At first blush, a study recently published in the New England Journal of Medicine provides slightly contrarian findings about the benefits of using surgery for treatment of early stage prostate cancer in men under 65. There has been a great deal of discussion about the perceived over-treatment of prostate cancer in the US, specifically focusing on the use of surgery and robotic surgery for patients who could potentially be well-served by watchful waiting.
This new study, performed by the University Hospital in Uppsala, Sweden, indicates that there was a significant reduction in the rate of death from prostate cancer in the study group that received radical prostatectomy, as compared to the group that received active surveillance. With other recent studies suggesting questionable benefits of surgery over watchful waiting for management of patients with early stage disease, there is still a lack of consensus on the appropriate way to balance the use of these treatment approaches.
Debate Continues Over Role of Surgery for Early Stage Prostate Cancer
The controversy surrounding metal-on-metal hips, whose bearing surfaces can cause a dangerous accumulation of metal ions in vitro as the implant wears over time, has already lead to a public health warning by the FDA. Today, in one of the "broadest use of the agency's authority to conduct studies of devices after approval for sale," the FDA has ordered 21 manufacturers of metal-on-metal total hip replacement systems to conduct post-market surveillance studies of their devices to assess metal toxicity risks.
The vendors have thirty days to submit plans for a post-market study which the FDA is recommending be an eight-year surveillance study that looks at adverse events in patients with metal-on-metal hips. Levels of chromium and cobalt in patients' blood at baseline and each year post-implant for up to eight years have been suggested as basic data that will be needed. The data request, however, does not end there. Vendors should also be investigating revision risks, demographic groups that have especially high levels of blood toxicity, as well as cardiac, neurological, and immunosuppressive events that could be correlated to the ionisation of the blood caused by these implants.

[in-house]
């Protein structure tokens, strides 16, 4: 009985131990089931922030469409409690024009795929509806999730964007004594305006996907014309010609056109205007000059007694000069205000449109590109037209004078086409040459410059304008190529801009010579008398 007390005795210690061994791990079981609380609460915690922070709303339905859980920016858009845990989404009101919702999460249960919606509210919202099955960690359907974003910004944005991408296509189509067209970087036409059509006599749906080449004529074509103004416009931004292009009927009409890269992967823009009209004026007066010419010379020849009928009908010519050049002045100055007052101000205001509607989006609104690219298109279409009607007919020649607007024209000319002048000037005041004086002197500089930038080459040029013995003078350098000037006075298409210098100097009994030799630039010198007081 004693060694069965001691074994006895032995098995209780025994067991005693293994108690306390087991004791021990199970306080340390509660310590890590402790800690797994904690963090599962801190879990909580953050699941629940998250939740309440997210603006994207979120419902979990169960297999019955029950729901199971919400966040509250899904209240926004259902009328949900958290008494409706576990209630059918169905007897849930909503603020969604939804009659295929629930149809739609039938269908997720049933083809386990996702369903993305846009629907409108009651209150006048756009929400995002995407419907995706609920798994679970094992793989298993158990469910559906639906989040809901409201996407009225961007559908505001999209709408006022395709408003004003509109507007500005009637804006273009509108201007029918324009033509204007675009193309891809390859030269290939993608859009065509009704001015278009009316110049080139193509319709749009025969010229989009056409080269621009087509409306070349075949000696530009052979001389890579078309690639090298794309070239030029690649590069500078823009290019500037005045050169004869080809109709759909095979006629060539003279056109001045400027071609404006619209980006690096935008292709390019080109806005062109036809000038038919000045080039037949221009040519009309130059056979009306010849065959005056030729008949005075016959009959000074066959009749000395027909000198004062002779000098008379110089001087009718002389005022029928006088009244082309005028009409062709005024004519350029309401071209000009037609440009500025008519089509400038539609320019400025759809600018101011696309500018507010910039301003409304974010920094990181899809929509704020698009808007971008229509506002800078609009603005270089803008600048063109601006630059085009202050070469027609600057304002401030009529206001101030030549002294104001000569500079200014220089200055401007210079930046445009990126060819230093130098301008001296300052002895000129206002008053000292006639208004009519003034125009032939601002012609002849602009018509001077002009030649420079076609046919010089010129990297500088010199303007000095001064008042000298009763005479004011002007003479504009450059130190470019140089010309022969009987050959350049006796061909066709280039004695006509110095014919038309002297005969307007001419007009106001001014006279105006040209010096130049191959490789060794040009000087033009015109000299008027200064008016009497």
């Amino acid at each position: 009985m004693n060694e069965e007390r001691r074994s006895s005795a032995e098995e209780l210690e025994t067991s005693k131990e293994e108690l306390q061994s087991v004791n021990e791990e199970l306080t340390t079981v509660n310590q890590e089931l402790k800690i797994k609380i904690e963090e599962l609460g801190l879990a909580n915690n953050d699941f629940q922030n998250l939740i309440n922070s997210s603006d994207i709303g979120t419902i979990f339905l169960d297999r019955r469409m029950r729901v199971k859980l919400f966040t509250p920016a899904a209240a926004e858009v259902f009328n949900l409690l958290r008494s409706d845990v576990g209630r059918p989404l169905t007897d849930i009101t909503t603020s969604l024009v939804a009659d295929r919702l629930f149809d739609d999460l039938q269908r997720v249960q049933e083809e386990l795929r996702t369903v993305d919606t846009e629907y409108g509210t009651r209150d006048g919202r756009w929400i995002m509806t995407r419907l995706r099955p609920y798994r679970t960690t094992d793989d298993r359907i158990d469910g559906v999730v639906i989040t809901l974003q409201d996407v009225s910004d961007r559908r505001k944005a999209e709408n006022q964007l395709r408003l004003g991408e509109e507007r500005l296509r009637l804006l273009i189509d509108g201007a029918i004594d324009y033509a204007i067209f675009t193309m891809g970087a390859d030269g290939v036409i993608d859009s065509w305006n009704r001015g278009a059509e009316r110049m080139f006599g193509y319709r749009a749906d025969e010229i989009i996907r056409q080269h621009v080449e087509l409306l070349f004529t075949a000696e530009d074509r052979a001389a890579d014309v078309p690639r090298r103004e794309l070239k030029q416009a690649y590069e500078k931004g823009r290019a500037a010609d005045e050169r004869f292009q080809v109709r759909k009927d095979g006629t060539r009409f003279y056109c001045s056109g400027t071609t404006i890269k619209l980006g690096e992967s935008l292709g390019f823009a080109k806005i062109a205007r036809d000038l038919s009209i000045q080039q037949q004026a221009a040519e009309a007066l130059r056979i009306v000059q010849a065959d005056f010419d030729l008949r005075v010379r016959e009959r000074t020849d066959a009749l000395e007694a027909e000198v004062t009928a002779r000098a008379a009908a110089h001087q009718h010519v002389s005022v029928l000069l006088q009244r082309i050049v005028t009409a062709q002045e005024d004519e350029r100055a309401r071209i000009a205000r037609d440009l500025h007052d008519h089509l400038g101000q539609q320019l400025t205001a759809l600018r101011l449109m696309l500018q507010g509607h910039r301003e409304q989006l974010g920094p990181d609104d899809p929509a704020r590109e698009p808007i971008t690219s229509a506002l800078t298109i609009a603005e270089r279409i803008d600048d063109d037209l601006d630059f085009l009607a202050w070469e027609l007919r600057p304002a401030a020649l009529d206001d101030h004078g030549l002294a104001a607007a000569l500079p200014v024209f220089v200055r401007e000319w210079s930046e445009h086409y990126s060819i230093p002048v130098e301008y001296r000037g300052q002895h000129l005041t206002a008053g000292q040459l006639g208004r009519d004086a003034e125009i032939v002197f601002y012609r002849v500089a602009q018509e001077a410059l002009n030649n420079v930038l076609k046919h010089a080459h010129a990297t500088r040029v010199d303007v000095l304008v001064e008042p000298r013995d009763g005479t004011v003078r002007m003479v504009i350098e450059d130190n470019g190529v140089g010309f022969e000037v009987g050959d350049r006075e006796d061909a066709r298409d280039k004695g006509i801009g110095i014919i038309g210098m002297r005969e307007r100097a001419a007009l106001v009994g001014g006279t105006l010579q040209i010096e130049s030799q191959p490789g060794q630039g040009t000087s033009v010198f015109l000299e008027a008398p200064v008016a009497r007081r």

With these escalating concerns and increasing physician and patient resistance to these types of implants, it may be only a matter of time before metal-on-metal hips fall completely out of favor among the orthopedic community. At the same time, these concerns have been around for awhile and metal on metal continue to account for roughly a quarter of the 260,000 hip replacements performed each year. But, as the concerns continue to mount, an impact will certainly be felt.
For industry, the impact will fall disproportionately on DePuy, whose hip business has already suffered from a major recall announced last year. For providers, being increasingly careful on utilization of these implants and following closely the development of this story will be imperative.
On Friday, May 6, the United States Food and Drug Administration (FDA) approved expanding indications for use of Abbott Vascular's carotid artery stent--the RX Acculink CarotidStent System--to include patients at standard surgical risk for carotid endarterectomy (CEA). Previously, Abbott's stent system, which is used together with either its Accunet or Emboshield embolic protection devices, was approved exclusively for use in patients at high surgical risk and requiring carotid revascularization. Patients considered high surgical risk were required to have a reference vessel diameter between 4.0 and 9.0 millimeters at the target lesion. In addition, patients had to meet one of these requirements:
- Neurologic symptoms with > 50 percent stenosis of the common or internal carotid artery (symptomatic)
- No neurologic symptoms but > 80 percent stenosis of the common or internal carotid artery (highly symptomatic)
FDA Approves Expanded Indication for Carotid Artery Stenting Following CREST Results, Expert Panel Recommendation